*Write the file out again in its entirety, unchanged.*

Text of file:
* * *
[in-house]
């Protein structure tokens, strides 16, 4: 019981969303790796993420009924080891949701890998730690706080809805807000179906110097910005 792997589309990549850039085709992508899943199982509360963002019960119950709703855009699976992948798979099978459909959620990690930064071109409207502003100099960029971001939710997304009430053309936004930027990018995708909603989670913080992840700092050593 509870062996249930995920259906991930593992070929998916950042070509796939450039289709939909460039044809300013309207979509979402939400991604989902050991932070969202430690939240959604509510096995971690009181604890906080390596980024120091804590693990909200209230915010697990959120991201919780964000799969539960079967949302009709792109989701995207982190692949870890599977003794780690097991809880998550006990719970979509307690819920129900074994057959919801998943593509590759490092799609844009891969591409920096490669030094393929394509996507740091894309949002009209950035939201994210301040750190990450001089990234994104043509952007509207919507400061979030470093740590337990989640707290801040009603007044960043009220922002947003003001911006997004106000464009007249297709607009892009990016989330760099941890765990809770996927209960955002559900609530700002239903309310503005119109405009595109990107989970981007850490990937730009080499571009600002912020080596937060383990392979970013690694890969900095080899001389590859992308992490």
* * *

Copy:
[in-house]
């Protein structure tokens, strides 16, 4: 019981969303790796993420009924080891949701890998730690706080809805807000179906110097910005 792997589309990549850039085709992508899943199982509360963002019960119950709703855009699976992948798979099978459909959620990690930064071109409207502003100099960029971001939710997304009430053309936004930027990018995708909603989670913080992840700092050593 509870062996249930995920259906991930593992070929998916950042070509796939450039289709939909460039044809300013309207979509979402939400991604989902050991932070969202430690939240959604509510096995971690009181604890906080390596980024120091804590693990909200209230915010697990959120991201919780964000799969539960079967949302009709792109989701995207982190692949870890599977003794780690097991809880998550006990719970979509307690819920129900074994057959919801998943593509590759490092799609844009891969591409920096490669030094393929394509996507740091894309949002009209950035939201994210301040750190990450001089990234994104043509952007509207919507400061979030470093740590337990989640707290801040009603007044960043009220922002947003003001911006997004106000464009007249297709607009892009990016989330760099941890765990809770996927209960955002559900609530700002239903309310503005119109405009595109990107989970981007850490990937730009080499571009600002912020080596937060383990392979970013690694890969900095080899001389590859992308992490």